New Argentinian President Plans to Make Sweeping Changes

November 27, 2015Argentinaby EW News Desk Team

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President-elect Mauricio Macri won Sunday's runoff election against Daniel Scioli on a platform of free market principles and spending cuts, according to the Los Angeles Times. His election marks the end of Kirchnerismo, which encompasses 12 years of leftist political thought helmed by President Cristina Fernandez de Kirchner and her late husband, former President Nestor Kirchner.

However, Macri plans to leave in place wider social programs that expanded under Kirchner's tenure, such as subsidies for senior citizens and education. Macri was a civil engineer who rose to prominence when he became president of the soccer club, Boca Juniors, and his two-term win as mayor launched him into front-runner status for the presidency.

The new president may possess a reputation for generosity when it comes to social welfare, but he remains the polar opposite of the current president. First, relations between Venezuela and Argentina may be in jeopardy because he criticized Venezuelan President Nicolas Maduro's crackdown against opposition members.

He also advocates suspending Venezuela from an important trade bloc agreement. Macri wishes to roll back certain measures, such as Kirchner's high-rate tariffs that protect local economies. He also garnered a great deal of support from farmers who have become weary of Kirchner's protectionist policies that closed off Argentineans from international markets. Macri proposes changes to the government's current policy of exchanging pesos and dollars that are well below black market value.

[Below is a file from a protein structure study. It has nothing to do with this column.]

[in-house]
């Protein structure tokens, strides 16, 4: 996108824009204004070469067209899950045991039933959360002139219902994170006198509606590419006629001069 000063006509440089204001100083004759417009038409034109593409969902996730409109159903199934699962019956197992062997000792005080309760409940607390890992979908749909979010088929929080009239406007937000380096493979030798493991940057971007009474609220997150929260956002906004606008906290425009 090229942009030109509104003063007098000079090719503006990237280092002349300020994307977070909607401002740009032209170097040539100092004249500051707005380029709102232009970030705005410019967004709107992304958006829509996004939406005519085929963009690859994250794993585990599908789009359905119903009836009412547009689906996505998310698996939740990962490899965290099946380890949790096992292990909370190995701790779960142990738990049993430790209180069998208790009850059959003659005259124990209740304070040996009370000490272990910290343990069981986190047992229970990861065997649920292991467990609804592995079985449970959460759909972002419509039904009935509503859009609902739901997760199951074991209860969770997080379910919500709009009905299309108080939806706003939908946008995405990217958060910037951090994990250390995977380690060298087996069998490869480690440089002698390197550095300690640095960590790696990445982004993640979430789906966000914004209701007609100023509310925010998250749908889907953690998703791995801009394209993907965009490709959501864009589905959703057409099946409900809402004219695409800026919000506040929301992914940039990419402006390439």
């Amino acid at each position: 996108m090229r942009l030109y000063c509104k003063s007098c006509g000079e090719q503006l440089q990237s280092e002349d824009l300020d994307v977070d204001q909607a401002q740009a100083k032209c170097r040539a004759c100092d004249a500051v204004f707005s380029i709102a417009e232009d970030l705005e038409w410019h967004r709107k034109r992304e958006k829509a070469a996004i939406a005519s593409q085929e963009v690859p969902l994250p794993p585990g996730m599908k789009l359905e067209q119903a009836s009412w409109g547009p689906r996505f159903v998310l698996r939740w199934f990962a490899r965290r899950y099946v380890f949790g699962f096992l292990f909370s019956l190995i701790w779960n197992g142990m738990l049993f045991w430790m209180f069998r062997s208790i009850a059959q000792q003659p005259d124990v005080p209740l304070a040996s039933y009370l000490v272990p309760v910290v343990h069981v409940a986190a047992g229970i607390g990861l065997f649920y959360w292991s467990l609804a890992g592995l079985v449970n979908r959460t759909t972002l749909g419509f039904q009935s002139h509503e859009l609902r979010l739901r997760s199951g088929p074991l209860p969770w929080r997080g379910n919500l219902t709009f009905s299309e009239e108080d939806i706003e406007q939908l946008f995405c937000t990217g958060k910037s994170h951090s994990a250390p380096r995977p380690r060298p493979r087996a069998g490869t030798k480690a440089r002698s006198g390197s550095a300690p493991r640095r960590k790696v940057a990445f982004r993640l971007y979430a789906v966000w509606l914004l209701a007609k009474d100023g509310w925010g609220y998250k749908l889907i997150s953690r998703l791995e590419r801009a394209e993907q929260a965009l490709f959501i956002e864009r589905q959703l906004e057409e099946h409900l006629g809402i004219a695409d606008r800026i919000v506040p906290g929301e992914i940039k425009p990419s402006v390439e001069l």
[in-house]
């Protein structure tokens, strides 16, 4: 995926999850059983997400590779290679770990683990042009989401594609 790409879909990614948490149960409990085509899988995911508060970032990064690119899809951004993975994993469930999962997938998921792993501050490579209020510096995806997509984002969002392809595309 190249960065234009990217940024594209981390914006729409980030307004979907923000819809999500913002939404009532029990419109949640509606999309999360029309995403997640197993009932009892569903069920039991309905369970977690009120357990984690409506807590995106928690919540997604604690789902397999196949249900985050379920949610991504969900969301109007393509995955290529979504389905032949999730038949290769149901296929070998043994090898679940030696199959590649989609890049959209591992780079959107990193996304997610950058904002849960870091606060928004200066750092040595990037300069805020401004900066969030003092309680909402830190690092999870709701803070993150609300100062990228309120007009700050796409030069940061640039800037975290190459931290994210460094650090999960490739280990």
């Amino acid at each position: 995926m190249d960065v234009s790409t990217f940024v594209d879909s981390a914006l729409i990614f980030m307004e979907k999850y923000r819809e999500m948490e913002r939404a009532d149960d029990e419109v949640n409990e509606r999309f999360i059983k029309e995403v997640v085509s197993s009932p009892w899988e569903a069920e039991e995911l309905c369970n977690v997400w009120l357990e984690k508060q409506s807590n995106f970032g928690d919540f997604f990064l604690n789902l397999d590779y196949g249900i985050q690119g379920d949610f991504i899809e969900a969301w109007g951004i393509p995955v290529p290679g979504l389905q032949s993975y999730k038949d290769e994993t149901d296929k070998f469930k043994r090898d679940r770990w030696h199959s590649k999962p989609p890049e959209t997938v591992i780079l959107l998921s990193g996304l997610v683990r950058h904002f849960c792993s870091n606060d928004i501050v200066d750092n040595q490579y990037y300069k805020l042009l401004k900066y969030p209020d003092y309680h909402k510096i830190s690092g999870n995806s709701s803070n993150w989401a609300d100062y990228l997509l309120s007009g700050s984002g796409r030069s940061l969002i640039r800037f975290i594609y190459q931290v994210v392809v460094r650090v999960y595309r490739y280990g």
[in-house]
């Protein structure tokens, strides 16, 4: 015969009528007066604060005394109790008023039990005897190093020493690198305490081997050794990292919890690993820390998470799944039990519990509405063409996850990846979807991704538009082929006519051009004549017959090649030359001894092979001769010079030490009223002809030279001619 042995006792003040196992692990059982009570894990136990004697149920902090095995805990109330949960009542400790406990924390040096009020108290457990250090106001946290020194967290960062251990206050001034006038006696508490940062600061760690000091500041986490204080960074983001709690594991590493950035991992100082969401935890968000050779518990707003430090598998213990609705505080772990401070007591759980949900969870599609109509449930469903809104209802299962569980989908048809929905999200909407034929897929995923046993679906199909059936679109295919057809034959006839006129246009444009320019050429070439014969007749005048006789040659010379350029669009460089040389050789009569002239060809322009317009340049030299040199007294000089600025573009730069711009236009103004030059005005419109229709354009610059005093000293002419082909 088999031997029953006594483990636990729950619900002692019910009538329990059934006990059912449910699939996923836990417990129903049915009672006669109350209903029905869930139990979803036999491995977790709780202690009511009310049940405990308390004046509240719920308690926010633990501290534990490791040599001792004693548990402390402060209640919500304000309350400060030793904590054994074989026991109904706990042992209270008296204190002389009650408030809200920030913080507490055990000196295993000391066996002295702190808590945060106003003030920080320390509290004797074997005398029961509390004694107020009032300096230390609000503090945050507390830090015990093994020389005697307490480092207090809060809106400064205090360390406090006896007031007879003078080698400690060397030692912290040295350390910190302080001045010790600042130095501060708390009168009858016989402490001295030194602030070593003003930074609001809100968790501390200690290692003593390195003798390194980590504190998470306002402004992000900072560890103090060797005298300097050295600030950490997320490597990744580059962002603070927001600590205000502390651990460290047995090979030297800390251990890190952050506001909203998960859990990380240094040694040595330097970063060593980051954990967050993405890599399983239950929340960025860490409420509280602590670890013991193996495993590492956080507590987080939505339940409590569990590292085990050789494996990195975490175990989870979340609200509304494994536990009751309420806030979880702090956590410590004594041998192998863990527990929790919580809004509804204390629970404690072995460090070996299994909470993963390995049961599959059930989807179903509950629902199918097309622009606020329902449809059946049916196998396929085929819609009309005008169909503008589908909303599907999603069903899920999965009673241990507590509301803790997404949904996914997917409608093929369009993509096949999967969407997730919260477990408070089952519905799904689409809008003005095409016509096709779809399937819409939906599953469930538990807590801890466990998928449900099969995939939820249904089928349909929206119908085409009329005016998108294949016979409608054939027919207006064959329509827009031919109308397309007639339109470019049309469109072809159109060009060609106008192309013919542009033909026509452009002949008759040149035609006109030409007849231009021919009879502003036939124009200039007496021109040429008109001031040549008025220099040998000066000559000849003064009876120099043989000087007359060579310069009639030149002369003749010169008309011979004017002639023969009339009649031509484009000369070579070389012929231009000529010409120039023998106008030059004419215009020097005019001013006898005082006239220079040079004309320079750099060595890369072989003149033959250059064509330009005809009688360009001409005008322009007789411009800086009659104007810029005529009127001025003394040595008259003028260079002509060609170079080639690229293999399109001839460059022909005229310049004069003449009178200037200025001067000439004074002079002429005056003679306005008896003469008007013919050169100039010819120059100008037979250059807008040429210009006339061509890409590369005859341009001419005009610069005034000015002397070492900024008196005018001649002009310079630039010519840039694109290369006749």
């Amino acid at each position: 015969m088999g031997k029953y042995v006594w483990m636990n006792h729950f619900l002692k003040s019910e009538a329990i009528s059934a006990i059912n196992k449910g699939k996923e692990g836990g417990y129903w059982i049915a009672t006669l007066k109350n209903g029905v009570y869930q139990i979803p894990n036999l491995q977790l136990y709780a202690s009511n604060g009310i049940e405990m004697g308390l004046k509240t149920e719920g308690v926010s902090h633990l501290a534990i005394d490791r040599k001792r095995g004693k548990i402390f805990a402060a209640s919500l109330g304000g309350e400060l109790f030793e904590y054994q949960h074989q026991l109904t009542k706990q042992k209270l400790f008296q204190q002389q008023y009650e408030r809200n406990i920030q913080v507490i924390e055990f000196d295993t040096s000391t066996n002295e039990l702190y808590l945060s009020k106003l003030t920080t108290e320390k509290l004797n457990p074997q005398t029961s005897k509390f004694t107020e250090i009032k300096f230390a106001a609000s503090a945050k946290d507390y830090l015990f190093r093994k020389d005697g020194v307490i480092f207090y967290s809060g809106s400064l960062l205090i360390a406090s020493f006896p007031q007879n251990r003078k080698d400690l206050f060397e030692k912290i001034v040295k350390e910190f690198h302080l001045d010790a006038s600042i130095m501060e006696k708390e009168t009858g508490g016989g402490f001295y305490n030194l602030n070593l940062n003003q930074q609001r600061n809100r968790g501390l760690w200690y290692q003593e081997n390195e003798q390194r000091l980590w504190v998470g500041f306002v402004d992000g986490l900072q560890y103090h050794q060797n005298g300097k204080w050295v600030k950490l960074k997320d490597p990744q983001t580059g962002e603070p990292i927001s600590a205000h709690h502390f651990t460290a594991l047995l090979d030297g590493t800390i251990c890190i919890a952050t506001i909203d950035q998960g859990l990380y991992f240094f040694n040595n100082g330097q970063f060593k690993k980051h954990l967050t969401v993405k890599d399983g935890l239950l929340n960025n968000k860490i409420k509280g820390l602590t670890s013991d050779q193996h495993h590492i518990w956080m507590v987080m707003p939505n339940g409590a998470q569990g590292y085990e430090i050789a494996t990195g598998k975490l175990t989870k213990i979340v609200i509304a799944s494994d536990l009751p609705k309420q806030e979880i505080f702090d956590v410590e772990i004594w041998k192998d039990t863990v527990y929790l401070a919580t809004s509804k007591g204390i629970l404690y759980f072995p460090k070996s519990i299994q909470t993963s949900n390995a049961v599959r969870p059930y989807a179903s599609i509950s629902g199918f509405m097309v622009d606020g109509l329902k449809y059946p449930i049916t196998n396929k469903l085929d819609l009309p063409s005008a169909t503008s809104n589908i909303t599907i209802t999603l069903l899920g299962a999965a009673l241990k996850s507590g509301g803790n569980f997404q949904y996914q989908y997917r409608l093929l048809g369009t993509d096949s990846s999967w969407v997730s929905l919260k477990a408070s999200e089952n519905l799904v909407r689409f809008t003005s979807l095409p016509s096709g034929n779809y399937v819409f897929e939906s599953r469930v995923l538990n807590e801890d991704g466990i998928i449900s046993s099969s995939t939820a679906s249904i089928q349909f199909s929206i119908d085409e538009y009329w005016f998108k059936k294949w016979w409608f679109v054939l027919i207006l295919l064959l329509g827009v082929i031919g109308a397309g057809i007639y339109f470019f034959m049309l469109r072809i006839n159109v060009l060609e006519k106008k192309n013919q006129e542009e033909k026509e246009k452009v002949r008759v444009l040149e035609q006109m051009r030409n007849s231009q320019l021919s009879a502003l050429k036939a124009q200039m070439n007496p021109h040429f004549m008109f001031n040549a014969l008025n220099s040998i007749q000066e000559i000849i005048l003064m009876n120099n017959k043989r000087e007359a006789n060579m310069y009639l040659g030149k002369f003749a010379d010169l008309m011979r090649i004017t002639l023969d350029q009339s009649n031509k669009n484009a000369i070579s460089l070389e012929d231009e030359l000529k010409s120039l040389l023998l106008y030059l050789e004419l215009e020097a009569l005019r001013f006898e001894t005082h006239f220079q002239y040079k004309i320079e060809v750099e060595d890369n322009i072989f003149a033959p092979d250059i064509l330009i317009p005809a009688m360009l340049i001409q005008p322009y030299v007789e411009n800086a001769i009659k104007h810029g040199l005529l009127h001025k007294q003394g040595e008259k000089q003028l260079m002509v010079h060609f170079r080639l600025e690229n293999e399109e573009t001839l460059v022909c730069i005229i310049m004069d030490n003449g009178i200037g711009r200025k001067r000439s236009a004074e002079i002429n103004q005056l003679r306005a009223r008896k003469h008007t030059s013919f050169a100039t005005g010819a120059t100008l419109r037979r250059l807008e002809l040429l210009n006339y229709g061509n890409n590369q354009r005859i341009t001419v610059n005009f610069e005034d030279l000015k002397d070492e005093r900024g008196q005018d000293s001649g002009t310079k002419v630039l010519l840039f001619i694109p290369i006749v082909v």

The Argentine peso trades at 9.5 to the U.S. dollar, while the black market value totals 16 pesos, notes the Associated Press. With that, Argentina only has $26 billion in foreign reserves, which would not be enough for people to trade in pesos for dollars. Officials need more dollars to, not only keep up with demand but also, to sustain the overall economy.

Macri is willing to make vast changes across the board, but how much he can do remains a mystery. Many congressional members supported Kirchner, with her son serving in Congress, and they will not prove receptive to the new president's right-leaning politics. For example, only Congress can approve actions pertaining to the country's national debt, a point of contention under Kirchner's government. Argentina has been at odds with U.S. creditors and has ignored rulings from U.S. courts to honor debt payments.

Macri will inevitably come in conflict with Congress, but he has key allies with ties to Wall Street in his cabinet. For instance, he appointed Alfonso Prat-Gay, a former Wall Street banker and economist from Pennsylvania University. He also gave Francisco Cabrera the post of industry minister, but he will serve at a later date.

Cabrera worked for HSBC and Hewlett Packard. Many other cabinet members were either educated in the United States or worked for U.S. institutions, but only time will tell when it comes to gauging the extent of U.S. influence on the Argentinian government. Macri officially takes office on December 10.

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